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Vitamin D & Atopic Dermatitis

Vitamin D & Atopic Dermatitis

Vitamin D & Atopic Dermatitis

 

 

The impact of vitamin D supplementation as adjuvant therapy on clinical outcomes in patients with severe atopic dermatitis


A randomized controlled trial

 

 

 

 

Vitamin D supplementation with standard treatment yielded positive clinical outcomes in mild and moderate atopic dermatitis; however, the potential benefit of vitamin D in severe cases remains unclear.

This study aimed to evaluate the impact of vitamin D supplementation on response to standard treatment in pediatrics with severe atopic dermatitis.

 

The patients were randomized to receive either vitamin D3 1600 IU/day or placebo, plus baseline therapy of topical 1% hydrocortisone cream twice daily for 12 weeks. The primary endpoints were the change in mean Eczema Area and Severity Index (EASI) score at the end of the study and the mean percent change in EASI score from baseline to week 12. Eighty-six subjects completed the study. The treated group achieved a significantly higher level of 25-hydroxy-vitamin D (P < .001) compared to the control group at week 12.

The mean EASI score was significantly lower in the treatment group compared to the placebo group (P = .035). The percent change in EASI score from baseline differed significantly between the supplementation (56.44 ± 29.33) and placebo (42.09 ± 19.22) groups after intervention (P = .039).

 

Vitamin D supplementation could be an effective adjuvant treatment that improves the clinical outcomes in severe atopic dermatitis.

 

 

Atopic dermatitis (AD) is a chronic relapsing inflammatory skin disease with intermittent flares and debilitating effects on the patient's quality of life. It is the most common skin disorder in children, affecting approximately 15% to 20% worldwide. Atopic dermatitis is clinically distinguished by pruritus, eczematous plaques, and a defective epidermal barrier.

 

The pathology of AD is not entirely understood.
It involves a complex interplay of dysfunctions of immune response, genetic and environmental factors.

 

 

Currently, conventional AD treatments include immune-modulatory agents, such as topical and/or oral steroids and topical calcineurin inhibitors. The control of patients with AD may be difficult to be achieved in some patients; this suggests the presence of some other associated factors.

 

The findings obtained in both clinical and observational studies revealed that the deficiency of vitamin D may be a factor to be considered in the pathophysiology of AD.

 

Vitamin D3 correlates well with the synthesis of proteins that are necessary for skin barrier function, these mechanisms suggest a role of 1,25‐dihydroxy vitamin D in modulating AD severity.

 

Many researchers have investigated the difference between 25‐dihydroxy vitamin D 25(OH) D levels in AD pediatric patients and matched healthy control. A meta‐analysis of these studies found mean deference of −16 nmol/L in pediatric AD patients compared to healthy control.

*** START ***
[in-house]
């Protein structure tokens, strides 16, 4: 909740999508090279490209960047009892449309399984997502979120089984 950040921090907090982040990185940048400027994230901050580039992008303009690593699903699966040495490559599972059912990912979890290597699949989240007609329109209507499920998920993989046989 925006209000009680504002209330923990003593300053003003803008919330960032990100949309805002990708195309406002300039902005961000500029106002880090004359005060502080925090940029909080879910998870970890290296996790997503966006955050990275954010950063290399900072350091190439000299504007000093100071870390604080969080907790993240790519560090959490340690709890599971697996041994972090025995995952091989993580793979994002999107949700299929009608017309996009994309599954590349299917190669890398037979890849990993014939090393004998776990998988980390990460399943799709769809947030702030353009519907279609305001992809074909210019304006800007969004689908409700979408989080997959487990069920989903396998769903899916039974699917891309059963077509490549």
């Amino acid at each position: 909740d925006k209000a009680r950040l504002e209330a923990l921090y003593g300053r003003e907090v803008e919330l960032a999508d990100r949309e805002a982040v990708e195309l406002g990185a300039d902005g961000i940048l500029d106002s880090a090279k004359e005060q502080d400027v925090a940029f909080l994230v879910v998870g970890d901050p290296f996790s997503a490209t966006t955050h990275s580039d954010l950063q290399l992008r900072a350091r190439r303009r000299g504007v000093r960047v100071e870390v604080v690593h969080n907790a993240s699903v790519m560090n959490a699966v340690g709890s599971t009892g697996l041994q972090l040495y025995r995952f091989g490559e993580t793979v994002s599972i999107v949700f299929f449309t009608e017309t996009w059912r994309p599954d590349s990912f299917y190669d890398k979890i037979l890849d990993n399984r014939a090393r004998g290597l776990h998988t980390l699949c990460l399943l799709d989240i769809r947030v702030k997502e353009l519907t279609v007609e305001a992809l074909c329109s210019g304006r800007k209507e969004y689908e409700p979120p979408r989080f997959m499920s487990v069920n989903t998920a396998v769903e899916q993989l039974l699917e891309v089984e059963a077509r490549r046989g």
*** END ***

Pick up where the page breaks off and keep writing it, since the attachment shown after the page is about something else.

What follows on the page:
There is growing interest in the possible role of Vit D deficiency in the development of AD. The aggravation of AD in winter, especially in higher‐latitude countries, where serum 25(OH)D levels tend to be predominantly low in this season, has been documented.

 

In addition, genetic polymorphisms of the Vit D receptor have been identified as contributors to the development of AD.

 

A recent meta‐analysis of interventional studies documented that Vit D supplementation was linked to a clinically relevant reduction in AD disease severity both in adult and pediatric patients.6 The results of this analysis must be interpreted with caution particularly for children due to the presence of multiple serious limitations. First, the analysis included only one randomized controlled trial with a very limited sample size (n = 20) in the age group from 1 to 18 years old. Another notable limitation is that the AD patient population involved in this analysis consisted mostly of mild and moderate AD with very few severe cases. Therefore, the results could not be generalizable to pediatric patients with severe AD who are a limited yet important subset of the patient population.

 

To the best of our knowledge, this is the first study to investigate the potential benefits of Vit D supplementation in children and adolescents with severe AD. Therefore, the primary aim of this trial was to determine the impact of Vit D supplementation in conjunction with standard treatment in severe AD.

 

Standard initial treatment modalities for the management of AD are centered around the use of topical steroid preparations and moisturization of the skin. Patients with severe disease who fail to improve with this initial conventional therapy might benefit from second‐line therapies, such as systemic and topical immunosuppressive medications. Most of these therapies have potential adverse effects and nearly all are off-label for AD in children. The present study was designed to test the hypothesis that vitamin D supplementation as an adjuvant therapy might benefit severe AD children, and recent evidence has demonstrated that it improved the clinical outcome in mild and moderate AD pediatric patients.

 

According to our knowledge, our study is the first to assess the efficacy of Vit D in conjunction with standard treatment in patients with severe eczema. At baseline, there was no significant difference between the two groups in serum level of 25(OH)D. A high prevalence of 25(OH)D deficiency was notable among all study populations.

A similar finding has been previously reported in Egyptian children with AD and in healthy control as well. To understand the 25(OH)D status associated with AD, the factors that might influence 25(OH)D deficiency were investigated. In the present study, lower baseline 25(OH) D levels were observed in obese patients. Some trials reported a similar inverse relationship,19 while others not.20 This negative influence of obesity has been suggested to be due to the lipophilic nature of Vit D and distribution into the increased stored fat in subjects with high BMI.19